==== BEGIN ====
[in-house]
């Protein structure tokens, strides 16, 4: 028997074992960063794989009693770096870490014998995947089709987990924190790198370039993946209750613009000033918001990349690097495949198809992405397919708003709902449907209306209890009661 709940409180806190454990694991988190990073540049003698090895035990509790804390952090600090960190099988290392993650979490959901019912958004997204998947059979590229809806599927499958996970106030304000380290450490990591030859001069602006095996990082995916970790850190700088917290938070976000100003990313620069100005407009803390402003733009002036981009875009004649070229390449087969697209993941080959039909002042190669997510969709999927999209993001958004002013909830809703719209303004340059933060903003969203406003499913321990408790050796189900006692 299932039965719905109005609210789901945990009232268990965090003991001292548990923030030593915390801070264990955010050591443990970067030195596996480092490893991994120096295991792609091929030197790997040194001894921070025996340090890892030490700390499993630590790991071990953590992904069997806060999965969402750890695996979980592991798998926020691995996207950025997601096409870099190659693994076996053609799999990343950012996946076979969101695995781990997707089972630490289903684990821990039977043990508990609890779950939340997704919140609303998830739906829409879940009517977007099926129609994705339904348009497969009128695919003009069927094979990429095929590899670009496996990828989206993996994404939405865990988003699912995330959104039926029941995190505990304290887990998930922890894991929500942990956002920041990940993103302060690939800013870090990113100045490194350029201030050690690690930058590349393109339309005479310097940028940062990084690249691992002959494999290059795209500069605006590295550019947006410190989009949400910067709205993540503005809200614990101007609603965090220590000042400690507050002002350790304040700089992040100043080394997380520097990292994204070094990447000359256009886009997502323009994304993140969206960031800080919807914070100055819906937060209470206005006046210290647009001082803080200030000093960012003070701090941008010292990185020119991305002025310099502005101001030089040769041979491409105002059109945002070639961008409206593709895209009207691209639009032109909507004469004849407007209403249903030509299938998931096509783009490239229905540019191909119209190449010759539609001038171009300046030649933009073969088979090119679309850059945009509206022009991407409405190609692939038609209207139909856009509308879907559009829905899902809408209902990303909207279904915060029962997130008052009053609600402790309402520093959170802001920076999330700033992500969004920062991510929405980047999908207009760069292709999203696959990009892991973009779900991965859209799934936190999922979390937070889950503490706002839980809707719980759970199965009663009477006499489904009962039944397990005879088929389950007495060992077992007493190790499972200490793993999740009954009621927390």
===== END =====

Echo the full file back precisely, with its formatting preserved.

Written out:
[in-house]
């Protein structure tokens, strides 16, 4: 028997074992960063794989009693770096870490014998995947089709987990924190790198370039993946209750613009000033918001990349690097495949198809992405397919708003709902449907209306209890009661 709940409180806190454990694991988190990073540049003698090895035990509790804390952090600090960190099988290392993650979490959901019912958004997204998947059979590229809806599927499958996970106030304000380290450490990591030859001069602006095996990082995916970790850190700088917290938070976000100003990313620069100005407009803390402003733009002036981009875009004649070229390449087969697209993941080959039909002042190669997510969709999927999209993001958004002013909830809703719209303004340059933060903003969203406003499913321990408790050796189900006692 299932039965719905109005609210789901945990009232268990965090003991001292548990923030030593915390801070264990955010050591443990970067030195596996480092490893991994120096295991792609091929030197790997040194001894921070025996340090890892030490700390499993630590790991071990953590992904069997806060999965969402750890695996979980592991798998926020691995996207950025997601096409870099190659693994076996053609799999990343950012996946076979969101695995781990997707089972630490289903684990821990039977043990508990609890779950939340997704919140609303998830739906829409879940009517977007099926129609994705339904348009497969009128695919003009069927094979990429095929590899670009496996990828989206993996994404939405865990988003699912995330959104039926029941995190505990304290887990998930922890894991929500942990956002920041990940993103302060690939800013870090990113100045490194350029201030050690690690930058590349393109339309005479310097940028940062990084690249691992002959494999290059795209500069605006590295550019947006410190989009949400910067709205993540503005809200614990101007609603965090220590000042400690507050002002350790304040700089992040100043080394997380520097990292994204070094990447000359256009886009997502323009994304993140969206960031800080919807914070100055819906937060209470206005006046210290647009001082803080200030000093960012003070701090941008010292990185020119991305002025310099502005101001030089040769041979491409105002059109945002070639961008409206593709895209009207691209639009032109909507004469004849407007209403249903030509299938998931096509783009490239229905540019191909119209190449010759539609001038171009300046030649933009073969088979090119679309850059945009509206022009991407409405190609692939038609209207139909856009509308879907559009829905899902809408209902990303909207279904915060029962997130008052009053609600402790309402520093959170802001920076999330700033992500969004920062991510929405980047999908207009760069292709999203696959990009892991973009779900991965859209799934936190999922979390937070889950503490706002839980809707719980759970199965009663009477006499489904009962039944397990005879088929389950007495060992077992007493190790499972200490793993999740009954009621927390």